Furthermore, it can realize and test different system configurations of individual vehicle systems (IVS), individual roadside stations (IRS), and traffic control centers. In this context, the customized user interfaces allow users to see both the technical communication details and the high level view on positions and velocities of the vehicles during the test scenario. 

Using the standardized test description language TTCN-3 guarantees an easy programming and automation of the testing procedure. Overall, Fraunhofer FOKUS' testbed guarantees the ideal test environment for the effective testing of dispersed V2X-applications and V2X-systems.

However, effective testing requires a realistic depiction of a real world infrastructure: Realising the opportunity, Spirent Communications has launched its Automotive Record and Playback test system to help drive innovation and improvement in the rapidly evolving vehicle navigation and connected car structures.

The test system enables automotive system developers to record many different real-world signals and then replay them repeatedly in development labs to shorten the time taken to validate new hardware or software. 

This lab-based approach complements conventional road testing that often requires a fleet of vehicles. It will also help to minimize the development and validation time for new features for V2V communication technology, which will reduce traffic accidents and congestion by sending and receiving basic safety information regarding the vehicle’s location, speed and direction between vehicles and infrastructure.

“By providing vehicle manufacturers with a wide range of test capabilities from the wireless, positioning and computer networking industries that complement drive testing, we can help the auto industry adopt connected car technology with greater confidence,” said Pete Nicholson, general manager of Spirent’s Automotive Business Unit. “Our system allows automotive OEMs to develop and validate new products more quickly, by making tests repeatable using real-world signals in a lab environment.”

This automotive test system is an integrated custom solution that provides radio frequency (RF) recordings for all the major Global Navigation Satellite Systems (GNSSS) – GPS, GLONASS, Galileo, BeiDou, and QZSS – and vehicle CAN bus data. The system can also record up to four video streams, audio and other high-speed sensor data to provide a more complete record of the route. The recorded data is time-stamped and can then be replayed repeatedly to help engineering teams verify that new designs work all over the world without leaving the lab.

With connected technology set to play a crucial role in a world where cars drive themselves, partnerships between traditional automotive suppliers and tech companies are already delivering unique solutions.

Earlier this year, at the CES 2016, the IAV Group and Microsoft demonstrated a connected highly automated driving (CHAD) vehicle capable of connecting with the Microsoft Azure cloud and Windows 10 to enable communication that helps prevent vehicle and pedestrian accidents and increases driving comfort and convenience.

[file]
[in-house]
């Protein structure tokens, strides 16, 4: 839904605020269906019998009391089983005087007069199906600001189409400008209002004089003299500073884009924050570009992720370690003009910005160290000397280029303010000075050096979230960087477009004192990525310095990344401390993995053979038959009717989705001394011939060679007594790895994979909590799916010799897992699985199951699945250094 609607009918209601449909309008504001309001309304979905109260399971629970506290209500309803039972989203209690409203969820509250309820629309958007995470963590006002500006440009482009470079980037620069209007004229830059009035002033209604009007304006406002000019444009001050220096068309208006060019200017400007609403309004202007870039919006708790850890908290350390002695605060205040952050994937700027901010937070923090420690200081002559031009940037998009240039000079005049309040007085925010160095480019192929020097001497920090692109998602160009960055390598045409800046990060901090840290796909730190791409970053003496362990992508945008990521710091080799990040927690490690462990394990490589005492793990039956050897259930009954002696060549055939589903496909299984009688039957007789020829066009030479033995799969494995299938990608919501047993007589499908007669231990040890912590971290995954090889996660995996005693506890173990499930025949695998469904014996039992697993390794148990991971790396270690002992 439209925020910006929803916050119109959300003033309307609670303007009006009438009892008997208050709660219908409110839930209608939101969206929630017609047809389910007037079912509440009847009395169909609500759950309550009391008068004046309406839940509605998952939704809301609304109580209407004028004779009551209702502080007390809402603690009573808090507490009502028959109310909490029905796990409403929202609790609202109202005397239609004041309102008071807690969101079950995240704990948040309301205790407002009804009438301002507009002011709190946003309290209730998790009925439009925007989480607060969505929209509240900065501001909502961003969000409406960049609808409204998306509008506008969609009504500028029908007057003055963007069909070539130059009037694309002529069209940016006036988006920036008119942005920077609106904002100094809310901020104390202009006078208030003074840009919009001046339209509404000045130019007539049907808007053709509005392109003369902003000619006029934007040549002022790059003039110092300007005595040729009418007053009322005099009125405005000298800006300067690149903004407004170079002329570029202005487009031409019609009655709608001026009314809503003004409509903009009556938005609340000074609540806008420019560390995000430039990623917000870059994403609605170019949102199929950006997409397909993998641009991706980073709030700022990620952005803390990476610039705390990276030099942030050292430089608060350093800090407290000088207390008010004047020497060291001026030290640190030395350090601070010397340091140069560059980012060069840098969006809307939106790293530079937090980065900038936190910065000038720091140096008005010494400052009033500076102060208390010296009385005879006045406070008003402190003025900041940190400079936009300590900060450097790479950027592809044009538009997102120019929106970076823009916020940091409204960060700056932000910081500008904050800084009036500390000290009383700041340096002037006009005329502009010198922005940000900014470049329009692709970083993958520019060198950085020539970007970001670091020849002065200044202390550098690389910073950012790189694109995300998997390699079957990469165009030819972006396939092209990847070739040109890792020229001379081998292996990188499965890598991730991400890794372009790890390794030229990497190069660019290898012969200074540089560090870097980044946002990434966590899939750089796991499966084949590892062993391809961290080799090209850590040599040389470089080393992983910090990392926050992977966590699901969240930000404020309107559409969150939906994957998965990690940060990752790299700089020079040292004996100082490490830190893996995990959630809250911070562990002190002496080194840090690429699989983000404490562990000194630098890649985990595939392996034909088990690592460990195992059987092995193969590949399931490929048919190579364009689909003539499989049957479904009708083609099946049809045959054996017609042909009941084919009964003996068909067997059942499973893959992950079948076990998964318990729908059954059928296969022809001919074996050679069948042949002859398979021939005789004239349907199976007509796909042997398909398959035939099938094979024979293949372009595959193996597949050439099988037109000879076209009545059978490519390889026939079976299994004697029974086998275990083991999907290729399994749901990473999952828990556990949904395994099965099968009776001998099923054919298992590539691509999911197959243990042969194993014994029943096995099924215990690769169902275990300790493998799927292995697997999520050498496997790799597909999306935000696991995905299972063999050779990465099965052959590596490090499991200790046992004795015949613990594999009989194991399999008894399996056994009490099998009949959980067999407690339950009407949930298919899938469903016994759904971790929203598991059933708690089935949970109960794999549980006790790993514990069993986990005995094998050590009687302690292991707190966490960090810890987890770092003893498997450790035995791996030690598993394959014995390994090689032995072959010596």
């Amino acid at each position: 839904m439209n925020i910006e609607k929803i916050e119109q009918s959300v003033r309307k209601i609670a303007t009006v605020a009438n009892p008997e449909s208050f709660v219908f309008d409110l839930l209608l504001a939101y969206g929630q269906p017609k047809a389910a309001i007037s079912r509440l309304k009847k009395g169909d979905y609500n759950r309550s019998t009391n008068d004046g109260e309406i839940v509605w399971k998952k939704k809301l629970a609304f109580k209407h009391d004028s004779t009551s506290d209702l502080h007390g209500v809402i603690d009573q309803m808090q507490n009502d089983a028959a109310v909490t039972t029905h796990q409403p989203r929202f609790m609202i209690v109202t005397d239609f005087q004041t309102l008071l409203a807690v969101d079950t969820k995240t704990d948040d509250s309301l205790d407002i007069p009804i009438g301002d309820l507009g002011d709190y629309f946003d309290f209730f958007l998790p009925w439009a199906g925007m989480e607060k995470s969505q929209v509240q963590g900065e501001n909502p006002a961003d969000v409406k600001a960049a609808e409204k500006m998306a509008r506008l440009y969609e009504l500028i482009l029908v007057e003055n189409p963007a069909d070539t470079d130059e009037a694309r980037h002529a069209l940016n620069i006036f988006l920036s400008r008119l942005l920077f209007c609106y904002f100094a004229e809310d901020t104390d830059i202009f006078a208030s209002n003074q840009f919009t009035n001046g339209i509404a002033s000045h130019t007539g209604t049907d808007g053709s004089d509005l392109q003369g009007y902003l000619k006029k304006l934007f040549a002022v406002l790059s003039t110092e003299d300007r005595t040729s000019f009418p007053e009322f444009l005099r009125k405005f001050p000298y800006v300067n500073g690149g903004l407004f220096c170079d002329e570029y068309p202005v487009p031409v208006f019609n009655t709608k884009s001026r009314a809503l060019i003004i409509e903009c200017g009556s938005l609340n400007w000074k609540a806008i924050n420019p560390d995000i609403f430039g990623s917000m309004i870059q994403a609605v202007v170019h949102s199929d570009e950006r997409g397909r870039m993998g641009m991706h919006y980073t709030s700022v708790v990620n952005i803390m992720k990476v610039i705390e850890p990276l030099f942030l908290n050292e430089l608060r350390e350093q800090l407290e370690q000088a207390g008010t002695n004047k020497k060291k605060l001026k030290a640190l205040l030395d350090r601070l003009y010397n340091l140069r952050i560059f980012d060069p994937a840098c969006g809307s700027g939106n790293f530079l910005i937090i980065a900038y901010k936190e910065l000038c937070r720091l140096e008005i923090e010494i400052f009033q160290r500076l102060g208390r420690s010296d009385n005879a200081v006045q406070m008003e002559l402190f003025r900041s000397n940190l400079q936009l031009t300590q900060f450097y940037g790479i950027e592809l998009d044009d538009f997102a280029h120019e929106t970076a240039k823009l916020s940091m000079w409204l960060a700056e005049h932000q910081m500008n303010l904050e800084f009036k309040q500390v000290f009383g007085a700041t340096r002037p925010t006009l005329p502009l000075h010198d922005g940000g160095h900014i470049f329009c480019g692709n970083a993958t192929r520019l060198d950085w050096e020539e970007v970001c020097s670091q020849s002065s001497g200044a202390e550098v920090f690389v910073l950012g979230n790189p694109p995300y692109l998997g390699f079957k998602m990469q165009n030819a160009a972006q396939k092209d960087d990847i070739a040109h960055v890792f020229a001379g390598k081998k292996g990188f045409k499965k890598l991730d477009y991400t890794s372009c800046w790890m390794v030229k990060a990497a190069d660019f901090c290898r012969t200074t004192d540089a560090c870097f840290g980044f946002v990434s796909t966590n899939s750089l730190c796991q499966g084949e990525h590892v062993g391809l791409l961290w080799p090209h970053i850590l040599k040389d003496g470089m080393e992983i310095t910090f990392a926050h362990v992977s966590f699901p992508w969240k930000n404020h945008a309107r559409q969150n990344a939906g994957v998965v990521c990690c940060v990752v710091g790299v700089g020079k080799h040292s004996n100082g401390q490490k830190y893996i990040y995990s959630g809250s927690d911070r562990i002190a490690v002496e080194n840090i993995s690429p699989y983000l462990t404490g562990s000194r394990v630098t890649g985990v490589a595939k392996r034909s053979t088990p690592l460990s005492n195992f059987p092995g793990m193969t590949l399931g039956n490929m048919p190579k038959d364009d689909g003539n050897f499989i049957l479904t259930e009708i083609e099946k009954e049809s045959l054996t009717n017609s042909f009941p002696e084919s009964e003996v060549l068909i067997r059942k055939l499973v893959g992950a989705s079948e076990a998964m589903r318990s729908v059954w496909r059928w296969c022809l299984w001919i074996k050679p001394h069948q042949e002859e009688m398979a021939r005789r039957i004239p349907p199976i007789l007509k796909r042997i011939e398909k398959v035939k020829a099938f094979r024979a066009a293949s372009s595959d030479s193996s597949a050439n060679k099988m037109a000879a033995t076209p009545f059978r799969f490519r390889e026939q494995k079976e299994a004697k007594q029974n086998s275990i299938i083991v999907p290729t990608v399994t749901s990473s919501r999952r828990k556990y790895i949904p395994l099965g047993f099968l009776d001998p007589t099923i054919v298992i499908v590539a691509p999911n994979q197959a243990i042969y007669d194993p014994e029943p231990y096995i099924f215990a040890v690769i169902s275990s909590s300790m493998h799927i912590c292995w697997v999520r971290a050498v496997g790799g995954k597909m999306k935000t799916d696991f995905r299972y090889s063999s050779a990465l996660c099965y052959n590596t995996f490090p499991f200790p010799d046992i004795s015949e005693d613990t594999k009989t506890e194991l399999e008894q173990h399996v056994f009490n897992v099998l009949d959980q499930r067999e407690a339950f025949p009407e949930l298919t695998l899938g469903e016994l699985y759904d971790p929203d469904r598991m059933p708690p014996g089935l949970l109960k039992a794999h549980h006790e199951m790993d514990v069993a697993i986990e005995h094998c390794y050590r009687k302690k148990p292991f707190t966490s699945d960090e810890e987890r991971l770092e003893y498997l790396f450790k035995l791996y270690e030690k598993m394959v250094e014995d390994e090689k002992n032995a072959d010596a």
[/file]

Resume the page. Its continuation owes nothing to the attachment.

This V2X communication connectivity approach uses data from the vehicle’s surroundings to improve smart service for convenience and enhance safety by anticipating and mitigating potential hazards.

To prove the technology, IAV have already covered more than 70,000 km in Europe and the United States, with negligible intervention from the driver. 

The IAV and Microsoft development relies on the cloud-based Azure IoT Suite with preconfigured solutions that address common Internet of Things scenarios to record connected vehicle and infrastructure data for evaluation with Cortana Analytics, a fully managed big data and advanced analytics suite, aimed at predictive hazard modeling.

While manufacturers are hard at work testing ADAS and autonomous systems on public roads, in virtual cities and simulators there is the omnipresent concern around cybersecurity.

In recent months there have been several examples of the cyber security issues facing connected cars, including the highly publicized 2015 DARPA report where the Department of Defence showed that it could hack the General Motors OnStar system to remotely take control of a Chevrolet Impala. 

This remote attack allowed the “hackers” to take control of the car using Bluetooth and OnStar. By so doing they were able to disable the brakes, control the accelerator, and turn on the interior microphone.

These technical demonstrations all show that together with adding remote functionality to cars (which have, traditionally been standalone networks of modules communicating with each other internally within the vehicle) comes a responsibility to ensure that cyber security has been adequately and independently tested.

Peter Els
Posted: 05/12/2017